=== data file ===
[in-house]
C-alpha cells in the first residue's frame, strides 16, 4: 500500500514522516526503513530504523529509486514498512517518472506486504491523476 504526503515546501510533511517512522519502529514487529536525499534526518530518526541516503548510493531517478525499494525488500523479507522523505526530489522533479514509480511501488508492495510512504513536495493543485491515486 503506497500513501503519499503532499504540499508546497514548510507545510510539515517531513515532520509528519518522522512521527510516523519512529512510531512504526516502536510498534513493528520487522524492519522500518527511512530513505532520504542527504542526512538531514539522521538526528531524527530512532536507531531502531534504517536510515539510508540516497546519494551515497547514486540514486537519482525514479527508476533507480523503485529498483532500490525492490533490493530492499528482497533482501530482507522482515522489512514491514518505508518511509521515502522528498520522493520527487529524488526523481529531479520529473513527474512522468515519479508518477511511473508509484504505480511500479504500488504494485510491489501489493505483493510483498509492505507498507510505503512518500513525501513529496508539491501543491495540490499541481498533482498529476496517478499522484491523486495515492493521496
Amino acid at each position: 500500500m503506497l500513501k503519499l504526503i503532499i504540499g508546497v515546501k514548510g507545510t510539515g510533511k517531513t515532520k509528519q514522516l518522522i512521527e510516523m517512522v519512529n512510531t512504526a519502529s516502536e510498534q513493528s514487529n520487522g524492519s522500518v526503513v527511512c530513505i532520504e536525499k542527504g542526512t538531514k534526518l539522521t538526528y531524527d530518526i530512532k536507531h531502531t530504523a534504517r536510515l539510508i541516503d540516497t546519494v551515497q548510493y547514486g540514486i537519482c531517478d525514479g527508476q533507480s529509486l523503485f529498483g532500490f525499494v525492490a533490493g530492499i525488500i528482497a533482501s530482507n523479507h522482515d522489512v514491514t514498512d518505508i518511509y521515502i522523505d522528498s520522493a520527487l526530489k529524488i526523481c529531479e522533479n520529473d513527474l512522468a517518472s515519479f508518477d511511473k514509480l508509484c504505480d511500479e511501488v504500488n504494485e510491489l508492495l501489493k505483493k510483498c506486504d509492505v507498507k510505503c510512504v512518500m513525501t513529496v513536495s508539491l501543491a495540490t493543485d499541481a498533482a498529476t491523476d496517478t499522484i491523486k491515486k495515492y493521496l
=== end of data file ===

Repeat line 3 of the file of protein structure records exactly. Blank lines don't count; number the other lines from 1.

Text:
Amino acid at each position: 500500500m503506497l500513501k503519499l504526503i503532499i504540499g508546497v515546501k514548510g507545510t510539515g510533511k517531513t515532520k509528519q514522516l518522522i512521527e510516523m517512522v519512529n512510531t512504526a519502529s516502536e510498534q513493528s514487529n520487522g524492519s522500518v526503513v527511512c530513505i532520504e536525499k542527504g542526512t538531514k534526518l539522521t538526528y531524527d530518526i530512532k536507531h531502531t530504523a534504517r536510515l539510508i541516503d540516497t546519494v551515497q548510493y547514486g540514486i537519482c531517478d525514479g527508476q533507480s529509486l523503485f529498483g532500490f525499494v525492490a533490493g530492499i525488500i528482497a533482501s530482507n523479507h522482515d522489512v514491514t514498512d518505508i518511509y521515502i522523505d522528498s520522493a520527487l526530489k529524488i526523481c529531479e522533479n520529473d513527474l512522468a517518472s515519479f508518477d511511473k514509480l508509484c504505480d511500479e511501488v504500488n504494485e510491489l508492495l501489493k505483493k510483498c506486504d509492505v507498507k510505503c510512504v512518500m513525501t513529496v513536495s508539491l501543491a495540490t493543485d499541481a498533482a498529476t491523476d496517478t499522484i491523486k491515486k495515492y493521496l